Yes, you can think of x and y as parameters but I think it is better, because of the symmetry, to go to polar coordinates immediately and write the surface of the paraboid as , , z= . The "position vector" for a point on that surface is . Then, differentiating with respect to r and , in turn, and are two vectors in the tangent plane.

Now, here is the important point: the "fundamental vector product", the cross product of those two tangent vectors, gives the surface differential.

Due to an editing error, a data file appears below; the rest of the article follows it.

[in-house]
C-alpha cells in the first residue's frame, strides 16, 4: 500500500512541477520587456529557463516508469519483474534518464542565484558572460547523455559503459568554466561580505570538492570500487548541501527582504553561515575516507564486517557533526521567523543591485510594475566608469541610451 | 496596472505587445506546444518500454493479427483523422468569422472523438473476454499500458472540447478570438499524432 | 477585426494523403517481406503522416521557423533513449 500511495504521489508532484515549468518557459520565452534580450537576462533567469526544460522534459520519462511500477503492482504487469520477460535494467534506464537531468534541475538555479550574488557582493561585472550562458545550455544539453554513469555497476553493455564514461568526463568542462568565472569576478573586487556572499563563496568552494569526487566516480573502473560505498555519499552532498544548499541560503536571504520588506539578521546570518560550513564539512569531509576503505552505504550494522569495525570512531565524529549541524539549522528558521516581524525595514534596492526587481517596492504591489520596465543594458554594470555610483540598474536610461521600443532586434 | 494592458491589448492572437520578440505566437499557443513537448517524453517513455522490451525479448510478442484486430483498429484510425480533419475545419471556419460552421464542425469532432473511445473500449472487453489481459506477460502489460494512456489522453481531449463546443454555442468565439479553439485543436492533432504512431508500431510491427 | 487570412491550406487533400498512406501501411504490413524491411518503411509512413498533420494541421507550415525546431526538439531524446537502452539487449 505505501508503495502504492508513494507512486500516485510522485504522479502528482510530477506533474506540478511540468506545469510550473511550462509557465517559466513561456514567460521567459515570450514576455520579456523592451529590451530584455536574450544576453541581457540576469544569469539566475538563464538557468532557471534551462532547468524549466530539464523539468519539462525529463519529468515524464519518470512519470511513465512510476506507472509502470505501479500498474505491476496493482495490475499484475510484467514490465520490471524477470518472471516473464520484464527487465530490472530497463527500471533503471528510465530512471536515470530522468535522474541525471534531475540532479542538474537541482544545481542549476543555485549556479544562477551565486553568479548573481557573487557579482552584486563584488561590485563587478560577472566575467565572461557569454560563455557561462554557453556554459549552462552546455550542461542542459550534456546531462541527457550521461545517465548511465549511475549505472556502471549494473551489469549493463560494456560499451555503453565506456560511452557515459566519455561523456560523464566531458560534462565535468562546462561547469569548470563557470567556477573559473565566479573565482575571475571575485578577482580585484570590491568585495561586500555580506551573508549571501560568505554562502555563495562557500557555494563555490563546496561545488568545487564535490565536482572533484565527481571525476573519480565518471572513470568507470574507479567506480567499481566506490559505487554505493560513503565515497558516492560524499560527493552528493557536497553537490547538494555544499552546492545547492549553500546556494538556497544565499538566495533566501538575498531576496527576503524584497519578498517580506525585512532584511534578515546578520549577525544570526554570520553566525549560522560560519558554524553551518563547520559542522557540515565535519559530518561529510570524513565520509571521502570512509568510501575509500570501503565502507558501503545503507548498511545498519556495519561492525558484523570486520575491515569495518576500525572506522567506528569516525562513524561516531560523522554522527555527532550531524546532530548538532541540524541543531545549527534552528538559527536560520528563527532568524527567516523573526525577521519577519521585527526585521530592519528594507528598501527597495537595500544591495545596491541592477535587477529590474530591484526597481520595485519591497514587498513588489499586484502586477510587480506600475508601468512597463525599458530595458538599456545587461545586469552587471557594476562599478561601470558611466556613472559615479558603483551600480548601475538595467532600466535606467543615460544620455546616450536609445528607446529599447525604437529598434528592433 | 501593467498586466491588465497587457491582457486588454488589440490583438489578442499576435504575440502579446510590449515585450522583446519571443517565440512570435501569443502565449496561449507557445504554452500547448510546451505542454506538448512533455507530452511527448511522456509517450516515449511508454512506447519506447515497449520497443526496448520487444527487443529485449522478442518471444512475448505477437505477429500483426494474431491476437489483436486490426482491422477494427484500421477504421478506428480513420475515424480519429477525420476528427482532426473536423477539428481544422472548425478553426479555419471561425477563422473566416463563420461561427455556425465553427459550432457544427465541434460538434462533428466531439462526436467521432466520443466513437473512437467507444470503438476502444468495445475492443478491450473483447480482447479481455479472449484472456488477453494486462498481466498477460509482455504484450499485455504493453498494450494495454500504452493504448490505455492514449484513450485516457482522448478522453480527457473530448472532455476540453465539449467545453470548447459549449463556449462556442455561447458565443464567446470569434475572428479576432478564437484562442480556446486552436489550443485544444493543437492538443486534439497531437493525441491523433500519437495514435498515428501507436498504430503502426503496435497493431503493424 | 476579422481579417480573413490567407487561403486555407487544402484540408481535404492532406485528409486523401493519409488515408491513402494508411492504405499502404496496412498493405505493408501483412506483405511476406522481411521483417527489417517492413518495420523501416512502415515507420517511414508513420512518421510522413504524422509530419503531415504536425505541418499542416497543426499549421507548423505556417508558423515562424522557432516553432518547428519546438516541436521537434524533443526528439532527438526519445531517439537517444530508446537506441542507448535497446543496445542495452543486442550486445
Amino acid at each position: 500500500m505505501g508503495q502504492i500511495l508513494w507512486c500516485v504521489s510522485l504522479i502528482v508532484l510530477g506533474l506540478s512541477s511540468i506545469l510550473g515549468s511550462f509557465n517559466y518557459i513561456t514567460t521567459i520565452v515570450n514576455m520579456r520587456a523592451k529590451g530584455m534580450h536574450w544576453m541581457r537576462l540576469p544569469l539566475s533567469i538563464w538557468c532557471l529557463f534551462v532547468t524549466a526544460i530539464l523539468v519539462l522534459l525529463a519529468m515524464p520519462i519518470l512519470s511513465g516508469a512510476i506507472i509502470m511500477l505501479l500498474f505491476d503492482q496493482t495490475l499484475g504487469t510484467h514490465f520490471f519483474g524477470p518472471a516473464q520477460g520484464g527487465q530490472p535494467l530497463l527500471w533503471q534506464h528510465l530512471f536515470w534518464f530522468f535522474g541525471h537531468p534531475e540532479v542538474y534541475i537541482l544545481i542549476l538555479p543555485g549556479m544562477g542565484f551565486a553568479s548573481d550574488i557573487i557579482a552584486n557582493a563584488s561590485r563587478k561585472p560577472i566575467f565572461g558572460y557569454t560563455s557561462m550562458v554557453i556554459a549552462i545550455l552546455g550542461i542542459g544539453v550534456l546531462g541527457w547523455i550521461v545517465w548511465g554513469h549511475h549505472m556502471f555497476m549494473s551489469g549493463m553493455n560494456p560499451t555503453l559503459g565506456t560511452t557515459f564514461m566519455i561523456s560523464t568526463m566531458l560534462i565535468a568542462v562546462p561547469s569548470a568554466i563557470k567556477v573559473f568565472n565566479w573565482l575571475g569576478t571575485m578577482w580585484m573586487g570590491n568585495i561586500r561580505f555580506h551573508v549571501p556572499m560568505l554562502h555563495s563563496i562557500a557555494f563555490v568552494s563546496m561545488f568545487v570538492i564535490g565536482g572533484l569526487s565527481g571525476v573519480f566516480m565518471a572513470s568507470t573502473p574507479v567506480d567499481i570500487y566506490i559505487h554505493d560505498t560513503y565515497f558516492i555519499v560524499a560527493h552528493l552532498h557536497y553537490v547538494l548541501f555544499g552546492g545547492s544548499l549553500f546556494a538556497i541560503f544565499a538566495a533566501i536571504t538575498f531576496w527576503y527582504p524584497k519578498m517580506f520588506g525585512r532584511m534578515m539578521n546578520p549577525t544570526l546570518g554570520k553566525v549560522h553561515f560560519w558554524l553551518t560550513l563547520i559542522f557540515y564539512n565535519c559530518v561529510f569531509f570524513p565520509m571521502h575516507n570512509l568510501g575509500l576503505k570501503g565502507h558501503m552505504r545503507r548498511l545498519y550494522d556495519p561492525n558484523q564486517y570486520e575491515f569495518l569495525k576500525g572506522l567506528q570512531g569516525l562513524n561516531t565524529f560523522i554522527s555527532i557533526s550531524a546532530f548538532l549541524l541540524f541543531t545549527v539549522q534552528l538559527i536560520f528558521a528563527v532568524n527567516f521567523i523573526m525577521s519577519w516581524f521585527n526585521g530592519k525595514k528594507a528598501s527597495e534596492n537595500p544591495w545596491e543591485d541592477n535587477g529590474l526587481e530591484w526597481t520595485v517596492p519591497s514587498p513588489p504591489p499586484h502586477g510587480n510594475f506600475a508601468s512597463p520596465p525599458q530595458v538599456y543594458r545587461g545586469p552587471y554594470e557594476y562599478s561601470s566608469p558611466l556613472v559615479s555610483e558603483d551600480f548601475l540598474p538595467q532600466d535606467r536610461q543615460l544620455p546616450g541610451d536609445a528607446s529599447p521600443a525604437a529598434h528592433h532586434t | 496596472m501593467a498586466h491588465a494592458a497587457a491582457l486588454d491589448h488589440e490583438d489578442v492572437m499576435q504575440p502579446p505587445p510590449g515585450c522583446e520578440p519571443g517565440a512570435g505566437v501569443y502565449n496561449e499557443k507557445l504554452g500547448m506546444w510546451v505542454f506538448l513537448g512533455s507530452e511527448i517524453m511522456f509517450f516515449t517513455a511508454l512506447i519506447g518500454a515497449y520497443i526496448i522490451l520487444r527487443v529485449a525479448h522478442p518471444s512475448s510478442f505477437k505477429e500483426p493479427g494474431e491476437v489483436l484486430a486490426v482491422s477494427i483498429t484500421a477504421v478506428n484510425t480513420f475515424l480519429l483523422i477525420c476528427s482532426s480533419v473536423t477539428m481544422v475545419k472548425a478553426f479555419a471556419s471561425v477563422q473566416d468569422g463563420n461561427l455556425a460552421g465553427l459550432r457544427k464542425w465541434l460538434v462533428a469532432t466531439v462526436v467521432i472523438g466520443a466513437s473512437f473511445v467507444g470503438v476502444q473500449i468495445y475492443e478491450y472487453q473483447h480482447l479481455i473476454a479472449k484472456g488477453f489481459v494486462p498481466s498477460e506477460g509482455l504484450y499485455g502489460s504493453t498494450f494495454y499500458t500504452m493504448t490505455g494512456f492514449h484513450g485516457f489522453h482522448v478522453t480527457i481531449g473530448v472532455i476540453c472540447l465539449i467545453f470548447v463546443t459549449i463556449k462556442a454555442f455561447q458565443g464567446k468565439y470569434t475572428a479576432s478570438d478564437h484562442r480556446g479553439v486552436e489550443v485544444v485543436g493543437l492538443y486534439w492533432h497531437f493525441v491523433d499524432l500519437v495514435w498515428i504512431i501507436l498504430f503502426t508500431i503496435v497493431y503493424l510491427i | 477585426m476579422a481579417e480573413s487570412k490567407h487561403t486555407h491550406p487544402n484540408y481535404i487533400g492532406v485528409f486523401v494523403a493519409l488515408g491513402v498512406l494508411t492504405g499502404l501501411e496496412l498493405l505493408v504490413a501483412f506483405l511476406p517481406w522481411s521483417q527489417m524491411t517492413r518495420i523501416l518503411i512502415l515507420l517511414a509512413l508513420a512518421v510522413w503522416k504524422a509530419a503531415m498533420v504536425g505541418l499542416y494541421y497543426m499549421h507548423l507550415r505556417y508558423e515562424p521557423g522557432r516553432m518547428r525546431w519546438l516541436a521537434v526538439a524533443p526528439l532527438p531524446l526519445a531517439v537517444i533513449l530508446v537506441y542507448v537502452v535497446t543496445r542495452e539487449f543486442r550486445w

The cross product is:

which is orthogonal to the surface. The sign, of course, depends on the order in which we write those to vectors in the cross product and really depends whether we want the "outward" normal or the "inward" normal

The divergence theorem requires the use of the "outward" normal. . Also, the paraboloid by itself is not a "closed" surface. The circular surface is given by "z= 1" which has "position vector" so its "fundamental vector product is

, the outward being upward, of course, and the differential is .

With , your surface integral will be the sum of

and .